Trump mocked Biden’s effort to change the topic, saying “Let’s get off this China thing. Just a typical politician. That’s why I got elected.”
The Affordable Care Act, the health care legislation often referred to as “Obamacare,” was the next subject worked over by Trump and Biden.
“Obamacare is no good,” Trump said, touting success in removing the individual mandate portion of the plan and adding that replacing ACA with a “much better” plan was predicated on Republicans not only retaining the White House but also winning control of the House.
Biden rejected Trump’s claim that his plan would eliminate the health care policies that 180 million Americans receive through their jobs and said that 20 million Americans would lose health insurance if the ACA went away and that 10 million people have lost their coverage during the pandemic.
Biden said that he wants to add a public option to the ACA, which Trump termed a step toward socialized medicine.
When Trump called one plan to stimulate the COVID-damaged economy “a bailout of badly run, high crime, all run by Democrats, cities and states,” Biden replied, “I’m going to be an American president. I don’t see red states and blue states. What I see are the United States.”
Next up was a question centered on a report by lawyers unable to locate the parents of 545 children who were separated by authorities from their parents when the families crossed into the United States from Mexico.
Biden called the situation “criminal” and said that “It makes us a laughingstock and violates every notion of what we are as a nation.”
Trump said that these children were brought into the country by smugglers known as “coyotes” and “lots of bad people” and that his administration is “trying very hard” to reunite them with their parents.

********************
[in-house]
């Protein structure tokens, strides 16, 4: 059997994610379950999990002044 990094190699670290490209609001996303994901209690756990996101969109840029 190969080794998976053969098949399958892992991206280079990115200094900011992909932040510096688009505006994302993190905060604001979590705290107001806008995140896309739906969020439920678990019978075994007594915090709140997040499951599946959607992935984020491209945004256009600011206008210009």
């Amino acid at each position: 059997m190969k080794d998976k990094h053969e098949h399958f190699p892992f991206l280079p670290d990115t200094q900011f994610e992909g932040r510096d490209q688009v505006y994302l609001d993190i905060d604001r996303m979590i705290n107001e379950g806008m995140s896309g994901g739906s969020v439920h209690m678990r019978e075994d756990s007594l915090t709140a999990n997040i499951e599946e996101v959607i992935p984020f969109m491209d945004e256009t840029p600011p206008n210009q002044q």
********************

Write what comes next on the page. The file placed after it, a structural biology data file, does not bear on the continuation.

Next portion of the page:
A question about race in America and “the talk” that African Americans have with their children about how to respond to police yielded distinctly different responses.
Biden said that he never had to tell his daughter what Black parents must tell their children. “There is institutional racism in America,” Biden said. “We’ve never lived up to it,” the creed that “all men and women are created equal.”
Biden acknowledged that provisions of the 1994 crime bill that he backed as a senator, which had resulted in the increased incarceration of African American men, had been a “mistake,” particularly the mandatory minimum sentencing requirements. What is needed, he said, were drug courts and rehabilitation, rather than jail time for people with substance abuse problems.
“With the possible exception of Abraham Lincoln, nobody has done what I’ve done” for Black Americans, Trump said, citing initiatives on criminal justice reform, prison reform, support for historically Black colleges and universities, and creation of “opportunity zones” for investment.
Trump asked why, after some 47 years in government and eight as vice president, Biden did not get done things that he wants to accomplish if elected president. “Joe, I ran because of you. I ran because of Barack Obama. Because you did a poor job,” he said.
As part of his answer to a question about the Black Lives Matter movement, Trump declared himself to be “the least racist person in this room.”
Biden countered that Trump “pours fuel on every single racist fire,” citing the president’s comments about Mexicans and his restrictions on travel to the United States by Muslims from several nations. “This guy is a dog whistle about as big as a foghorn.”
At the end, Welker asked each man how, if they win, their inaugural address will speak to those who did not support them.
“We have to make our country totally successful, as it was before the plague came in from China,” Trump said. “Success is going to bring us together. We are on the road to success.”
In his address, Biden said he would state “I’m an American president. I am the president of all of you, whether you voted for me or not.